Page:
The Clock Winked

As I mentioned in my post Rain Must Fall, my father and I are playing a game. Here’s another result of that game.

The prompt for this story was to write 1000 words starting with the sentence,

The clock winked.

All pictures were taken from Google, not by me.

The Clock Winked
A fairy tale by Emily Harris

Word count: 960

    The clock winked.

    Hannah stopped in mid stride and turned to look. It was a large grandfather clock, imposing and majestic. It had stood guard in the hallway of her family’s home for as long as she could remember, having been passed down through the generations. A common table stood beside it with framed pictures of Hannah and her family. She had ignored it most of her life, yet for some reason she had turned her head to see it’s face for just a second. A millisecond.

    And the clock winked.

    It was late – 11:47 p.m. according to the clock – and it was a long night after a long day. Hannah shook her head and pressed the heels of her palms to her eyes until she saw stars. She was tired and imagining things, nothing more.

    As she lowered her eyes and blinked away the shadows and lights that obscured her vision, she saw it again.

    The clock winked.

    “It’s nothing,” she repeated to herself, yet she crept forward. The clock was silent except for the familiar ticking of its internal organs. She placed a hand on either side of it’s trunk and stared up at it’s impassive face.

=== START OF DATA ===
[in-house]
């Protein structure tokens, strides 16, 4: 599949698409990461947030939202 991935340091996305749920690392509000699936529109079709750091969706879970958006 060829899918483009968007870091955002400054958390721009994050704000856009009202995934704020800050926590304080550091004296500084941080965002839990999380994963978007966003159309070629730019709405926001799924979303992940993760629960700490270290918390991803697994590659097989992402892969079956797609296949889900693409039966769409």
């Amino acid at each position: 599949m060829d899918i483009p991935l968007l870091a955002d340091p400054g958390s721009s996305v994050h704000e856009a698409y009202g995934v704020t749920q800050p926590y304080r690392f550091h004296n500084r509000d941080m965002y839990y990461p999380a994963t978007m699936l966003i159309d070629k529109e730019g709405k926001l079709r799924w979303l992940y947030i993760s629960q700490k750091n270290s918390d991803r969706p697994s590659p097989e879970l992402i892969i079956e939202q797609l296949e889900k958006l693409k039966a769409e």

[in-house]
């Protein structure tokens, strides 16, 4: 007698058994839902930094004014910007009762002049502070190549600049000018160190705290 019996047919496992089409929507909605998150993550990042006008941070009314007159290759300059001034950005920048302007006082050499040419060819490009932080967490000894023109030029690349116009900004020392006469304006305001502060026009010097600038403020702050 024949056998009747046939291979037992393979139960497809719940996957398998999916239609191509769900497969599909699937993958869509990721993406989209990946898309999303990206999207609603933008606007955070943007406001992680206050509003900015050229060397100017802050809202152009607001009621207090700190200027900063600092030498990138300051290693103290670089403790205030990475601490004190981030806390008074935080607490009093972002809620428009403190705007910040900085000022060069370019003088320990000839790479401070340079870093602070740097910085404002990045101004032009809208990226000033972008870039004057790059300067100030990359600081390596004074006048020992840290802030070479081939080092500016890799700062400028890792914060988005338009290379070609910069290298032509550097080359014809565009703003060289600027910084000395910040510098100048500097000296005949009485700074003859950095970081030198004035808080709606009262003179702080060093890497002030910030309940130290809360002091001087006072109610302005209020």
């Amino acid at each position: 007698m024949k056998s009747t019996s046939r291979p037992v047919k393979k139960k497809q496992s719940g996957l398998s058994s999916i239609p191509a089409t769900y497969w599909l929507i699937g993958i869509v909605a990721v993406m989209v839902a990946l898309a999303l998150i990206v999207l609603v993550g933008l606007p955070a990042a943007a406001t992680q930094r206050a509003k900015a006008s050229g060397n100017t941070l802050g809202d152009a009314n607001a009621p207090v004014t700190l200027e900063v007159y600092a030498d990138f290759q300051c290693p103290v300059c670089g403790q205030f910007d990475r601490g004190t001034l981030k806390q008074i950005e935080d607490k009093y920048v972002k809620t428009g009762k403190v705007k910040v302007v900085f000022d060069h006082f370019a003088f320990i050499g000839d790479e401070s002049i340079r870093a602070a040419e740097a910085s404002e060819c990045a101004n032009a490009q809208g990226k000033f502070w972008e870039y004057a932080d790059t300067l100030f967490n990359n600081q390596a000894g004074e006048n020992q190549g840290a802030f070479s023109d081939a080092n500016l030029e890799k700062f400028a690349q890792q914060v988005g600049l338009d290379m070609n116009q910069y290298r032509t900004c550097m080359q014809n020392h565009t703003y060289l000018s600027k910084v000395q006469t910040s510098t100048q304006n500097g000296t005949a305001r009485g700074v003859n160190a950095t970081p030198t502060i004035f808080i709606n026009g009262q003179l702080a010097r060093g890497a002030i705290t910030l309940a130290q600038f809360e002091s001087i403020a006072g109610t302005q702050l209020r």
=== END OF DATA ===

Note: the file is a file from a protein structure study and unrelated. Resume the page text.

Just tick-tok-tick-tok.

    Hannah relaxed.


    Tap, tap, tap.

    Hannah jumped. A faint but urgent tapping was keeping pace with the ticking of the clock, and the tapping was coming from behind her.

    Her heart thudding to join the disturbing beat, Hannah turned.

    There was nothing but a mirror. It’s gilded frame was dusty, it’s glass in need of a cleaning. It was fine, it was –

    Within the mirror, Hannah’s reflection tapped on the glass.

    Hannah screamed.

    Her reflection in the mirror began to pound furiously. “Stop that!” the second Hannah said, her voice muffled. “Stop that right now. Are you going to waste our time screaming? Stop!”

    Hannah stopped.

    “Now, come here,” the other Hannah ordered, beckoning the frightened girl forward. As much as she didn’t want to, Hannah felt she had no choice. She stood in front of her reflection and asked, “Who are you?”

    Her reflection rolled her eyes. “I’m you,” she said. “Obviously.”

    “Yes, but -”

    “But what?”

    “How are you here?” Hannah squeaked. “How are you talking to me?”

    The girl in the mirror waved her hand as if batting away a pesky fly. “That’s not important,” she said. “What’s important is that you help me.”

    “Help you?” Hannah asked. “With what?”

    “Help me get my freedom.”

    “Freedom from what?”

    “Are you an idiot?” the mirrored image screamed, and Hannah jumped at the sharpness of her remark. “From here! From this mirror!”

    “You’re trapped in the mirror?”

    “Yes, I’m trapped in the mirror!”

    “I don’t understand.”

    “You are an idiot. Just my luck,” Mirror-Hannah gave a heaving, dramatic sigh and fell to the floor in a heap. Slowly, Hannah followed her example and sat down.